What she said…

Sometimes I doubt myself.

Sometimes when I am in a group situation we are faced with a difficult problem to solve.  We start discussing it and I start mulling over some possible solutions. I am just thinking about what I would do next in this difficult situation and make a suggestion and then… bang – someone has come up with the solution which is the exact opposite to what I was about to propose and there are nods of agreement around the table and I think, “yeah, they’re right; they know more than me” and I go along with the flow.

I don’t speak up. I quietly accept the status quo and think judgmental thoughts about the person who came up with the response that we are now all following.

Why do I do that? Why don’t I trust what I know more and speak up at the time that people are looking for answers?

I and many others in the group get intimidated by the group bias. We just fall into line.

It is very common for the loudest and quickest voice in the room to dominate the decision making process. They often make a decision on behalf of the group or the team; everyone becomes deflated and we all go along with the flow. It’s often easier not to argue with the dominant person. It becomes the norm.

It doesn’t make them right. It doesn’t mean they have all the answers. It just means that they are often the loudest and they say what they want to say very quickly.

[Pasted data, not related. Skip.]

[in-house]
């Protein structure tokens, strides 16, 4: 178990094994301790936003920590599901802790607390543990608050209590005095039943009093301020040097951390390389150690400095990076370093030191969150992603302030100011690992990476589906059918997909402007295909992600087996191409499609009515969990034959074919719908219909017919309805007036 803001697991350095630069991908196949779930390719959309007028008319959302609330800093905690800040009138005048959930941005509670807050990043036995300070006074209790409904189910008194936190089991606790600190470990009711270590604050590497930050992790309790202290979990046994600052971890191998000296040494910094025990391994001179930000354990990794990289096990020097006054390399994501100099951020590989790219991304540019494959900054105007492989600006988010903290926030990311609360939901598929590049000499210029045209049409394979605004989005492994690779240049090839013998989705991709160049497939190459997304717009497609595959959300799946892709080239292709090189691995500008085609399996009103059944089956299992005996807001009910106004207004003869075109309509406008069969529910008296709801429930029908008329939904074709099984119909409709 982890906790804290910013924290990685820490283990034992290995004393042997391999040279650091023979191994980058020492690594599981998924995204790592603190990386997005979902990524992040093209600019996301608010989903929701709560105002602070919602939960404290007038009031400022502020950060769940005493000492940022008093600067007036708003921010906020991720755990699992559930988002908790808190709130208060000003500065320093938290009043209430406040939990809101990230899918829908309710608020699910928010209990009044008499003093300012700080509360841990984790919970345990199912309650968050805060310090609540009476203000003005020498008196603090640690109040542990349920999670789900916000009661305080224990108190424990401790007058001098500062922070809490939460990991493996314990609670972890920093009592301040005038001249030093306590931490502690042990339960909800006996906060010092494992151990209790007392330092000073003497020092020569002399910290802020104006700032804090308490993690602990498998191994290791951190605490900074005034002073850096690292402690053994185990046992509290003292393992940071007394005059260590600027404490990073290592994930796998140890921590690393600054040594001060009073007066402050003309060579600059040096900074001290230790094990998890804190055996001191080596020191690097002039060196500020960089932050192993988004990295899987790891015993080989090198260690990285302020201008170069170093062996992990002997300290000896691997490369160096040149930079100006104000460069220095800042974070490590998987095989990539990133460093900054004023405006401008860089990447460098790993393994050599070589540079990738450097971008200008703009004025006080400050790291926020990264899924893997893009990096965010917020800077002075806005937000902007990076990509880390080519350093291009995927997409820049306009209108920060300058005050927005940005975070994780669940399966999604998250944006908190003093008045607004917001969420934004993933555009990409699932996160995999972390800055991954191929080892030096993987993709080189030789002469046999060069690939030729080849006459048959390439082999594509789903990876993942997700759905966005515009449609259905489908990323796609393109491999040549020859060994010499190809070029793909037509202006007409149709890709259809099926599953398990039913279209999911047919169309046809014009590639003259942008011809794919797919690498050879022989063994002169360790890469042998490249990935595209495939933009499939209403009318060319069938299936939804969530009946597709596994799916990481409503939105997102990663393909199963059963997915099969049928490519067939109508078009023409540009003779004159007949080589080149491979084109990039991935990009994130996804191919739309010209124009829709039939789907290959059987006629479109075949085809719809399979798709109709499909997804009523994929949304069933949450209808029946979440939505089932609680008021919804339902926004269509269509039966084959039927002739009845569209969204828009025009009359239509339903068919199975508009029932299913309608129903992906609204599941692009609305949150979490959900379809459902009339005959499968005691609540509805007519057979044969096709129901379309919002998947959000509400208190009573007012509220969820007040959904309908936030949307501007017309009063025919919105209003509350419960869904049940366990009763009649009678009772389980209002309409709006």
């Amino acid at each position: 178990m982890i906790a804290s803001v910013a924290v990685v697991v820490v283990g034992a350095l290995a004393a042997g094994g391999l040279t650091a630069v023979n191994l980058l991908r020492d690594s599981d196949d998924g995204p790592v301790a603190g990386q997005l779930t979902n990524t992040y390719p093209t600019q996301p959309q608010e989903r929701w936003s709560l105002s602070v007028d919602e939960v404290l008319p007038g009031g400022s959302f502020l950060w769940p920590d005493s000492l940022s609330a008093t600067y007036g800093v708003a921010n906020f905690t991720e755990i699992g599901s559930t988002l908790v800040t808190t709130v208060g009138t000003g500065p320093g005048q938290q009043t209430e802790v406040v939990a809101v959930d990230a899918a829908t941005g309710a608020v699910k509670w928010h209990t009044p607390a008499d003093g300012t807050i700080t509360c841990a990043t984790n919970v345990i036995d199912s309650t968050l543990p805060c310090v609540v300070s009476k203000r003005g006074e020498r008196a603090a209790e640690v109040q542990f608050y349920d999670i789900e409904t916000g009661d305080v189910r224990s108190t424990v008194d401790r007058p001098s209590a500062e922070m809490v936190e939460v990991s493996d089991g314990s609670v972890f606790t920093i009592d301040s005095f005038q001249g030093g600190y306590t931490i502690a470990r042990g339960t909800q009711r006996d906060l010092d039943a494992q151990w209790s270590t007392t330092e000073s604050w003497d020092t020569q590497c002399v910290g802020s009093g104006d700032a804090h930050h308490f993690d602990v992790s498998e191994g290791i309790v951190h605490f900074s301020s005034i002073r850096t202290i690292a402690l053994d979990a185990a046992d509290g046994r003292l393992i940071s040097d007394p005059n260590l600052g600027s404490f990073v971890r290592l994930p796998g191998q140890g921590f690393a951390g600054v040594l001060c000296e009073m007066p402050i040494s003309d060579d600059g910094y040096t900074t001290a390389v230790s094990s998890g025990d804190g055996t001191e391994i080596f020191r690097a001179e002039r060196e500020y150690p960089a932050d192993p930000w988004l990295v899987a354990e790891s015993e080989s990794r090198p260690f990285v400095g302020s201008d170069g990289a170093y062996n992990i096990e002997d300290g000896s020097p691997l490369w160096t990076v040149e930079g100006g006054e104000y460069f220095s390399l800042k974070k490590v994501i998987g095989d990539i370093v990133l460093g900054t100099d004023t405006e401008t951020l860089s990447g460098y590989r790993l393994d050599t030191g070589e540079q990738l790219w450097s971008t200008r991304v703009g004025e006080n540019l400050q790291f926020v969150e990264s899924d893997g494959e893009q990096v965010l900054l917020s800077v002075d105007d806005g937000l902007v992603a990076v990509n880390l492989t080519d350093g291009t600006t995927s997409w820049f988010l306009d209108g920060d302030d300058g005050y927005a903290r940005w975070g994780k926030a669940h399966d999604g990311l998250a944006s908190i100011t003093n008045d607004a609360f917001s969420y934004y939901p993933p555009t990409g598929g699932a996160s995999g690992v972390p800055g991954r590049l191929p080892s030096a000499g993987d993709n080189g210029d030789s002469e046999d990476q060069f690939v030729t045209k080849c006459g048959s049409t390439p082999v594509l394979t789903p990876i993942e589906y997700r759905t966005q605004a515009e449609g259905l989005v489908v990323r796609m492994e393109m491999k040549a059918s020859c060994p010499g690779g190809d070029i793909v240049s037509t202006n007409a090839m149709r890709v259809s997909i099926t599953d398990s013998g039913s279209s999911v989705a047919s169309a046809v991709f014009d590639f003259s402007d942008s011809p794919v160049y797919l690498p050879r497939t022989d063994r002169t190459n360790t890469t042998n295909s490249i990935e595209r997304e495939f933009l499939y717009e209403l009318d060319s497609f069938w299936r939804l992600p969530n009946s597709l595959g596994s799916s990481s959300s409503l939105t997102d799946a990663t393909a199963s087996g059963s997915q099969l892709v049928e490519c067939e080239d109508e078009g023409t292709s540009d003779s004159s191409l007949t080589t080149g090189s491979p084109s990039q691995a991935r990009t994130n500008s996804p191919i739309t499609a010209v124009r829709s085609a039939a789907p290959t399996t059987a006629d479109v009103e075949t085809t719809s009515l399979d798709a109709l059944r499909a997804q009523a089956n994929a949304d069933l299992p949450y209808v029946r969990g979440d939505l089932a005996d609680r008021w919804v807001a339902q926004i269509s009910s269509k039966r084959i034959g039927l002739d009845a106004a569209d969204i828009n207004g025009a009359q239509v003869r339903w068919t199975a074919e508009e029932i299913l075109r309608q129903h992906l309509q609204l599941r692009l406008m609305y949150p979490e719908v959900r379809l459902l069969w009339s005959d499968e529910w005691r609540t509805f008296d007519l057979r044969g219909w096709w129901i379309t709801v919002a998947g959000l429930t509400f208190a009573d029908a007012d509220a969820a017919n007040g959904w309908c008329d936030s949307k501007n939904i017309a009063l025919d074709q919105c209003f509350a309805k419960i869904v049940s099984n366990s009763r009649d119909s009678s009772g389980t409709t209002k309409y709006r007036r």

Some of us need time to process the information. We need time to analyse the situation and come up with a solution.

As leaders we need to find ways to give everyone a voice. We need to give the quiet and considerate people in the group an opportunity to respond. We often miss out on so much valuable insight and wisdom when we let first noisy response dominate our thinking.

There are many ways to do this. For example,

  • you can ask your team to silently brainstorm for a few minutes and then discuss their answers in pairs before putting all of the options on the table.
  • Give people prior notice of the issues so that they can come to the meeting prepared.
  • Use software, like Powernoodle, to get people to brainstorm and vote on important decisions without the group bias influencing the decision making process.

As I often say to my clients; do you want a good decision or a fast decision. They’re not usually of the same quality Sometimes slowing everything down will result in a better outcome for everyone.

 

0 replies

Leave a Reply

Want to join the discussion?
Feel free to contribute!

Leave a Reply

Your email address will not be published. Required fields are marked *

This site uses Akismet to reduce spam. Learn how your comment data is processed.